Vacation Reading: What does a Student in Theology Read on Vacation?


Dear Friends and Family,

As you’ve either seen from my wife’s blog or my reposting here and here, Lauren and I were on vacation last week. This was a kind of early anniversary gift to ourselves. We haven’t been on a vacation since we moved here in 2011, so we decided to go the Lake District. I have to be honest, Lauren planned the whole thing and did an amazing job. I didn’t want to leave. I could have stared into those fells and walked round those lakes all day every day for the rest of my life.

Those of you who know me, know that I love to read, and not just theology. So that begs the question, what did I take to read on this vacation? I decided early on that I wouldn’t take any research reading with me. I wanted my time spent reading to be a time of intellectual and spiritual renewal, not a time spent worrying about my work. I brought five books in total with me.


As I wrote here, my usual routine is to get up every morning at five and begin the day with prayer and Scripture reading. Now, to be completely honest, I was not up and moving at five once on our vacation. My usual wake up time was between six and seven. I still, however, tried to start with Scripture reading and prayer and thus, my Bible was the first of the five books.

The second book was Augustine’s Sermons on the Liturgical SeasonsI’ve been, quite rightly, reading his sermons from Eastertide. I have to admit, I still find the topics covered by ancient preachers refreshing. I wish we had more sermons that dealt with the importance of the incarnation, the Trinity, and so on and how those things affect our daily lives. I definitely recommend giving these sermons a peruse.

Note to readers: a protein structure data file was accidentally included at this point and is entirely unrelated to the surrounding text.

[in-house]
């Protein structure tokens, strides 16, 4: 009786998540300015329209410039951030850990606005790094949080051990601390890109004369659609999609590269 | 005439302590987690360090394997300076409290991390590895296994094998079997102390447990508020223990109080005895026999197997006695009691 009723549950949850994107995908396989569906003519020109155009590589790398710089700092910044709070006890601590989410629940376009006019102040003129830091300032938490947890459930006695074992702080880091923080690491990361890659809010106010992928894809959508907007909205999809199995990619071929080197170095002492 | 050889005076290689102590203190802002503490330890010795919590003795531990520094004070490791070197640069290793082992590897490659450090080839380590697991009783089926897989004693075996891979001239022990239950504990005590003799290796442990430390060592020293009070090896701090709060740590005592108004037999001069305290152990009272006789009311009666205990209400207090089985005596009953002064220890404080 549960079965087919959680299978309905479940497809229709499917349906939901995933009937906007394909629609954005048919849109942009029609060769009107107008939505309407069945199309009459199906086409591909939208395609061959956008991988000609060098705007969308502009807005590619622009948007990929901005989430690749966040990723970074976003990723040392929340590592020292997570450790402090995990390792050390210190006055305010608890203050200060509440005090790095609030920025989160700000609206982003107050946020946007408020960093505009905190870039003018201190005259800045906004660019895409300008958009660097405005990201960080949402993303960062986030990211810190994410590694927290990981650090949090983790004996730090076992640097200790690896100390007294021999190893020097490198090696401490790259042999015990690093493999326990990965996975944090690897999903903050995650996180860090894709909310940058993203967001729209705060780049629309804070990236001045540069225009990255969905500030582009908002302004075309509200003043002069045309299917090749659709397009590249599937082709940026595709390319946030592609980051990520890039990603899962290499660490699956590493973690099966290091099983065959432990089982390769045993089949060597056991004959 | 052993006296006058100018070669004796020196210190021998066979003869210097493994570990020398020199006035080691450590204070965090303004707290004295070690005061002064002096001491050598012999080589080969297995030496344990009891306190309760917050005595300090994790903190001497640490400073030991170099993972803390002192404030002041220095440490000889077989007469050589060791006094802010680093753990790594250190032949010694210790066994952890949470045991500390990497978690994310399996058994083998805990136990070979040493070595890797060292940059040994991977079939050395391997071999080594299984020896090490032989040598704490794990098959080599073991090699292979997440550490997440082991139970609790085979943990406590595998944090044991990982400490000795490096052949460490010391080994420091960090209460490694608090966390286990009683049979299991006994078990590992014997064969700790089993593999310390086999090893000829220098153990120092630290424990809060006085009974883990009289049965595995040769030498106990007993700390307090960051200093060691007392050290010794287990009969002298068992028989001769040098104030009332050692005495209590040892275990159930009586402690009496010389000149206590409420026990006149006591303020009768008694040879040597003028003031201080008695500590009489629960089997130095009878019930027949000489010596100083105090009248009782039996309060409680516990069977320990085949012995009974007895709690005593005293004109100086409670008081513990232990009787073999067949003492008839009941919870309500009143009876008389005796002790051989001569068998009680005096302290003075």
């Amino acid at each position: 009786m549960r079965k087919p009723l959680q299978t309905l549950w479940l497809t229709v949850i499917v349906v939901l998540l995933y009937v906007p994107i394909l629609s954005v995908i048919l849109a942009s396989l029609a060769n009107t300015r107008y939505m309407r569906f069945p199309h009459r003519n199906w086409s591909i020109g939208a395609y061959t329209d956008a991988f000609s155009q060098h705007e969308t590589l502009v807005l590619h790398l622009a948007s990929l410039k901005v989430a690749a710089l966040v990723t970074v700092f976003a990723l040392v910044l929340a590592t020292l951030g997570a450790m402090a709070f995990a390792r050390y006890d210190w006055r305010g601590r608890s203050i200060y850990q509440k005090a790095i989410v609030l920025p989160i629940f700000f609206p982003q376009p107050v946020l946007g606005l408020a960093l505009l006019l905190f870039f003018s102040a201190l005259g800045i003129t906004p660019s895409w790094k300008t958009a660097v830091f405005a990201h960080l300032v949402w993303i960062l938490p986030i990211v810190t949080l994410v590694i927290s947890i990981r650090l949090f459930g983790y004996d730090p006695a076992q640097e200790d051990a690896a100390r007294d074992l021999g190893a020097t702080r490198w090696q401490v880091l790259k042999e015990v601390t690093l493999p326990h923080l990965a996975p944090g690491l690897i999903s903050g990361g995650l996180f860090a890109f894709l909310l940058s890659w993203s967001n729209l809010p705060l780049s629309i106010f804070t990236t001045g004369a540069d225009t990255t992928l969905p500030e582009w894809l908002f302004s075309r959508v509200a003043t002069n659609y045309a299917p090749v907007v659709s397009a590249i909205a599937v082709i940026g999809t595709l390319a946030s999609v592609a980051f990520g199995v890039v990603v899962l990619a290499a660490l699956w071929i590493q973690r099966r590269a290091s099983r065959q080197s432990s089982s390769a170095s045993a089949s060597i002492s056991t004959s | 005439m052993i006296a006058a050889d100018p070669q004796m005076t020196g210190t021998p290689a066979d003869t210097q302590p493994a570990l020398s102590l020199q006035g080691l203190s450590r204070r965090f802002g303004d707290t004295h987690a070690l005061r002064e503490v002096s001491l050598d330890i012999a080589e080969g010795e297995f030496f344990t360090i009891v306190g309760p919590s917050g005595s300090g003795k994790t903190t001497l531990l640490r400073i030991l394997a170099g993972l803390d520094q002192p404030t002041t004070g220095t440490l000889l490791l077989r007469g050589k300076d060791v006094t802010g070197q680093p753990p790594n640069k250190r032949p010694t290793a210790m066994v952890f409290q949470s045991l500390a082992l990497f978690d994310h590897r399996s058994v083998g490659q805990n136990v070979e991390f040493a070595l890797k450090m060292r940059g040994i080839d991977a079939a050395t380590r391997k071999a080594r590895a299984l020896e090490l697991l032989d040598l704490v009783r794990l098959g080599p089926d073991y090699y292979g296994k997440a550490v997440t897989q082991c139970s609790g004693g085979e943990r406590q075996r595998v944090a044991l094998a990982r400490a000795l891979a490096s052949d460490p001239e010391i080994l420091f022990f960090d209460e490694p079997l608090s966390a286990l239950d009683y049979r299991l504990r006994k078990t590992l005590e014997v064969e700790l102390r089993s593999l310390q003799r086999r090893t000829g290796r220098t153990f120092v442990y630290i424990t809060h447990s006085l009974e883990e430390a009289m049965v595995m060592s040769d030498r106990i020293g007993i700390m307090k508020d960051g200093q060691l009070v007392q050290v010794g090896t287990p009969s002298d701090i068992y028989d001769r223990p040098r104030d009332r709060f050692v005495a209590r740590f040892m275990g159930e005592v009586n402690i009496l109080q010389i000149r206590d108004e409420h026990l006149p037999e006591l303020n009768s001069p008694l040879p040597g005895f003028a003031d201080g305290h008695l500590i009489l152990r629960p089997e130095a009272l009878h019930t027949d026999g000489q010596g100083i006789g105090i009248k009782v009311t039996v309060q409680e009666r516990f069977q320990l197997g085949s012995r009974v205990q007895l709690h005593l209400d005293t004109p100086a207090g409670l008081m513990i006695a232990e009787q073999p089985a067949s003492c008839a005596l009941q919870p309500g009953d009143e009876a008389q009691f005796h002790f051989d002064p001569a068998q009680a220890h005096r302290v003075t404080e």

The third book, discounting both my devotional and personal journals, was William Morris’s The Wood beyond the World (click the link to see my review). Ever since I began reading biographies on C. S. Lewis and J. R. R. Tolkien I have wanted to read this book. Well, now I have and can highly recommend it.

Over the past few months I have been slowly working my way through William Wordsworth poetry, at least everything that’s included in the Selected Poems of William WordsworthI brought Wordsworth along not only because I like poetry, but because I have a profound appreciation for poetry but because Wordsworth grew up in the Lake District, but he died in Ambleside. Now, sadly, we did not get a chance to go to Dove Cottage, but still, there was something wonderful in reading Wordsworth’s poetry in the Lake District, that area that inspire many of his poems.

The final book that came on this journey with me was A Book of Strife in the Form of The Diary of an Old soul by George MacDonald. This book is a collection of prayers in the form of poetry, one for every day of the year (in a leap year). These prayers were moving and earnest. They reminded me of my sinfulness, the greatness attached to humanity because of the Image in which we were made, and God’s mercy and justice.

See my wife’s blog for all the beautiful things we saw and did. I would have to write a story or poetry of my own (and I may do both) to express how renewing and sublime this trip was for me beyond the reading. Suffice it to say that in the end a combination of the books I brought, the landscapes I breathed in, and the companion with whom I shared all these experiences I have come back refreshed and ready to begin again at my work. Nevertheless, there will now always be a longing in my heart for the Lake District and the little village of Ambleside.